Couple behind Shanghai’s Long Museum to sell part of their collection at Sotheby’s


Liu Yiqian and Wang Wei, the Chinese billionaire collector couple who founded the Long Museum in Shanghai, one of the country’s most prominent private art institutions, will sell a portion of their collection through Sotheby’s in Hong Kong later this year.

“Sotheby’s is honoured to be bringing to its Hong Kong sale rooms a truly outstanding group of works from the legendary collection of Liu Yiqian and Wang Wei—two of the greatest collectors of our time,” says Nicholas Chow, Sotheby’s chairman, in a statement. “Though the works to be offered represent just a tiny fraction of the couple’s vast collection, the scope of the offering, which spans everything from works by the greatest names in art history to newer pieces by today’s rising stars, is fully reflective of the expansive and enlightened approach that has always underpinned Liu and Wang’s collecting journey.”

Proceeds from the forthcoming sales are “destined to further key initiatives at the Long museum” the statement adds, and will also “fund future acquisitions and the continued fostering of cultural dialogues between different artists, geographies and generations”.

Liu, an entrepreneur famed for rising from a taxi driver to one of China’s richest people, is the chair and cofounder of Guohua Life Insurance. In the first half of 2023, Guohua announced losses of between $23.3m and $28.7m, according to China’s Economic Information Newspaper.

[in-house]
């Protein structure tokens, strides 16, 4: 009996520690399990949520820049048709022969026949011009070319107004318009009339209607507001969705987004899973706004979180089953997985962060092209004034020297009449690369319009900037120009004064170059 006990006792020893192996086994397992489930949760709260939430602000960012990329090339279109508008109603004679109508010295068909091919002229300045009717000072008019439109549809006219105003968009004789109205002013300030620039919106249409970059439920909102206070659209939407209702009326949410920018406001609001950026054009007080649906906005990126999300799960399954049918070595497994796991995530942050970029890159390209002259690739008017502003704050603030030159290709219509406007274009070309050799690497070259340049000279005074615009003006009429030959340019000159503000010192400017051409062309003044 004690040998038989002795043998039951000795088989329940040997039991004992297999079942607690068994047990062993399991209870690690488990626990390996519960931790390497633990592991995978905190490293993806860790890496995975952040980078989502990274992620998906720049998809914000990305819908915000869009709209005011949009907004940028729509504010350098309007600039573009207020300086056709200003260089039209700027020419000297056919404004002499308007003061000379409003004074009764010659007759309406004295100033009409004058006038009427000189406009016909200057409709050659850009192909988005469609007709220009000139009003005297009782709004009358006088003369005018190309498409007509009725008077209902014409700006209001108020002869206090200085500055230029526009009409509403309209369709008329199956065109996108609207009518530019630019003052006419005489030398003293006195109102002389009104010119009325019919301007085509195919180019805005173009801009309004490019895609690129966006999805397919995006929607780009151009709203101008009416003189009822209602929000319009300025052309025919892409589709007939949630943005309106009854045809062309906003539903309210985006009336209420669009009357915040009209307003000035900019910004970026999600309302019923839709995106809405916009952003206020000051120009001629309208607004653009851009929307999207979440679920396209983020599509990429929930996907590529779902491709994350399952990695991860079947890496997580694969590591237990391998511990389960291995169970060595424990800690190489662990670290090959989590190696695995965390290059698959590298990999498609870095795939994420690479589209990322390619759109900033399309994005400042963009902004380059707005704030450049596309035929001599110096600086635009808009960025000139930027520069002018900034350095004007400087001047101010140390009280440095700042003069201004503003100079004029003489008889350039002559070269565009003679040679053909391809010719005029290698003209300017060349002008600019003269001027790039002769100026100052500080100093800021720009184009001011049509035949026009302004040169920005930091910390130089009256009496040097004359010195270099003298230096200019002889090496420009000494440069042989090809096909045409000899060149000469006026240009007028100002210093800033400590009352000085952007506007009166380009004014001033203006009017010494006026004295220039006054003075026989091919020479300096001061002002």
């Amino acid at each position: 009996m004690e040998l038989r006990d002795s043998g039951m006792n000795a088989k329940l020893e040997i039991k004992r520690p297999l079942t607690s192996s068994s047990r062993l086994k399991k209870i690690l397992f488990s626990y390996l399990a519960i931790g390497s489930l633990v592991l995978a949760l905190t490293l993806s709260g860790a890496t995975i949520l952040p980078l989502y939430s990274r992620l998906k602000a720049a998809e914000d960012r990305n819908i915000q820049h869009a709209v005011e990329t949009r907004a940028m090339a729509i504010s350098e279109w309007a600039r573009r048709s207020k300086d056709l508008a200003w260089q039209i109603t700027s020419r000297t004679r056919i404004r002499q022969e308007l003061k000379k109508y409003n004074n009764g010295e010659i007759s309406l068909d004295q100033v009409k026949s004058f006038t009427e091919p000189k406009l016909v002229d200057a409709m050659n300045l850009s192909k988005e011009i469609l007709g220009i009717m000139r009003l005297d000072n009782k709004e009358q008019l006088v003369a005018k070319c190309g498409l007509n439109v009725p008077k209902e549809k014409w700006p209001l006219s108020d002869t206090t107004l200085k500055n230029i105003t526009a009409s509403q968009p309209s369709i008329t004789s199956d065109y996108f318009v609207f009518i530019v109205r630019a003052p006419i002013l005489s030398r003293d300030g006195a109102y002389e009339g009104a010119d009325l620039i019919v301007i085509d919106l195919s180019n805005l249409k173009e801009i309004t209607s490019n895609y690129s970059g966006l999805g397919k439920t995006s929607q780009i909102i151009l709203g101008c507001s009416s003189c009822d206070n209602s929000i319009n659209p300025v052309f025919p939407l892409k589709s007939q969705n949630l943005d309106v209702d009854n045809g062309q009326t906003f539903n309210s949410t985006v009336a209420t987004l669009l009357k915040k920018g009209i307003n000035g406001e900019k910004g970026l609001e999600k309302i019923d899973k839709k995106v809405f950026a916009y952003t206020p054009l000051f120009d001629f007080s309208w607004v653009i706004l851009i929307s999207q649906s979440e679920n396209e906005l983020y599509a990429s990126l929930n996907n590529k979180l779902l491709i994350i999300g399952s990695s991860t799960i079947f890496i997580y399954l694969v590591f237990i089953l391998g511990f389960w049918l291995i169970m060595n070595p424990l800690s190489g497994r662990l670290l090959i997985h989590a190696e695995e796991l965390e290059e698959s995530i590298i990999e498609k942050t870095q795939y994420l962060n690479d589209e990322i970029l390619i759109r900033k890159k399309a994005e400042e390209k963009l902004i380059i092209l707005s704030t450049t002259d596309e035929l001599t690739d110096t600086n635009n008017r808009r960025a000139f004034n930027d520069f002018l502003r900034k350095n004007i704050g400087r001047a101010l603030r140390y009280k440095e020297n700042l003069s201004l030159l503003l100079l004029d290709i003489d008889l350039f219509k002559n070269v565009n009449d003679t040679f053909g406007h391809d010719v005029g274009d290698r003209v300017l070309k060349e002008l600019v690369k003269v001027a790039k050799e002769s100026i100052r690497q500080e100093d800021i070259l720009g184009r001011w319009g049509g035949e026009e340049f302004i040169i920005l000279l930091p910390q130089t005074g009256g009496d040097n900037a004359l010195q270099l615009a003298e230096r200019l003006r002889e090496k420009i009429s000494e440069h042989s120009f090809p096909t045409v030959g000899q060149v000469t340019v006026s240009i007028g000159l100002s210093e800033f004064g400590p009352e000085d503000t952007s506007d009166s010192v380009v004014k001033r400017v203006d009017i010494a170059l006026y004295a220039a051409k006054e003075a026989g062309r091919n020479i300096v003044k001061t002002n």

According to Sotheby’s statement, around 50 paintings from the couple’s collection will be sold, including works by Amadeo Modigliani, Zao Wou-ki, Kazuo Shirago, Leonard Foujita, René Magritte, David Hockney, Matthew Wong, Dana Schutz, Nicolas Party and Georgette Chen and Yayoi Kusama.

Sources close to the story say that the couple will also sell around a further 50 works at Sotheby’s in New York, and that the sales will include at least one major work from the collection. Sotheby’s have not denied this claim.

Sotheby’s statement avoids commenting on the future of the Long Museum, which first opened in late 2012 in Shanghai. A second Shanghai location launched in 2014, and a Chongqing branch opened in the Guohua Financial Center in 2016. Plans for a fourth location in Wuhan appear to be tabled. China’s zero-Covid era saw the closure of another private museum, Guangzhou’s acclaimed Times Museum, in late 2021 due to the financial woes of its property company backer.

Liu and Wang have for the past decade been among the most prolific art collectors worldwide as well as avid supporters of Chinese contemporary art. A massive sell-off of Chinese artists under the current sluggish markets could dent pricing that until now has only risen exponentially.


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